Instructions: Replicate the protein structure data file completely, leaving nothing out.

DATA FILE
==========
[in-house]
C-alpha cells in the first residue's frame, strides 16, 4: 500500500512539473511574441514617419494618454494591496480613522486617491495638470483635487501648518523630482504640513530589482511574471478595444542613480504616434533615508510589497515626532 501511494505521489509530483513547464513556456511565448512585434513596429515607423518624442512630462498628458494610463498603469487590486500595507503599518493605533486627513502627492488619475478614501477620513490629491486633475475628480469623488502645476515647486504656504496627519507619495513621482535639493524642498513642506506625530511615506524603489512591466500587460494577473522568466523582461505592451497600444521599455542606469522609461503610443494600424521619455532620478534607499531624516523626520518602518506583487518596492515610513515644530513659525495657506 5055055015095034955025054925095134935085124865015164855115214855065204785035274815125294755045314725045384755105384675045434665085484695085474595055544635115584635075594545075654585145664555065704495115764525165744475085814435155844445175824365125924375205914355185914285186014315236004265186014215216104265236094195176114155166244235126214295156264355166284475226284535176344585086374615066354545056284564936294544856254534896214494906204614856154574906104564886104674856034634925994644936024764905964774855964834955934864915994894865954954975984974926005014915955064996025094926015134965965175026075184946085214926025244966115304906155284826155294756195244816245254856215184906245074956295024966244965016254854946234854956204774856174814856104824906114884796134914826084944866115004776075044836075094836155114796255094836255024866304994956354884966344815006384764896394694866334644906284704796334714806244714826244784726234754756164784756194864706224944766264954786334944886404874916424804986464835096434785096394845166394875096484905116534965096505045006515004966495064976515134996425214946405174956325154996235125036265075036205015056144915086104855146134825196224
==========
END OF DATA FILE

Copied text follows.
[in-house]
C-alpha cells in the first residue's frame, strides 16, 4: 500500500512539473511574441514617419494618454494591496480613522486617491495638470483635487501648518523630482504640513530589482511574471478595444542613480504616434533615508510589497515626532 501511494505521489509530483513547464513556456511565448512585434513596429515607423518624442512630462498628458494610463498603469487590486500595507503599518493605533486627513502627492488619475478614501477620513490629491486633475475628480469623488502645476515647486504656504496627519507619495513621482535639493524642498513642506506625530511615506524603489512591466500587460494577473522568466523582461505592451497600444521599455542606469522609461503610443494600424521619455532620478534607499531624516523626520518602518506583487518596492515610513515644530513659525495657506 5055055015095034955025054925095134935085124865015164855115214855065204785035274815125294755045314725045384755105384675045434665085484695085474595055544635115584635075594545075654585145664555065704495115764525165744475085814435155844445175824365125924375205914355185914285186014315236004265186014215216104265236094195176114155166244235126214295156264355166284475226284535176344585086374615066354545056284564936294544856254534896214494906204614856154574906104564886104674856034634925994644936024764905964774855964834955934864915994894865954954975984974926005014915955064996025094926015134965965175026075184946085214926025244966115304906155284826155294756195244816245254856215184906245074956295024966244965016254854946234854956204774856174814856104824906114884796134914826084944866115004776075044836075094836155114796255094836255024866304994956354884966344815006384764896394694866334644906284704796334714806244714826244784726234754756164784756194864706224944766264954786334944886404874916424804986464835096434785096394845166394875096484905116534965096505045006515004966495064976515134996425214946405174956325154996235125036265075036205015056144915086104855146134825196224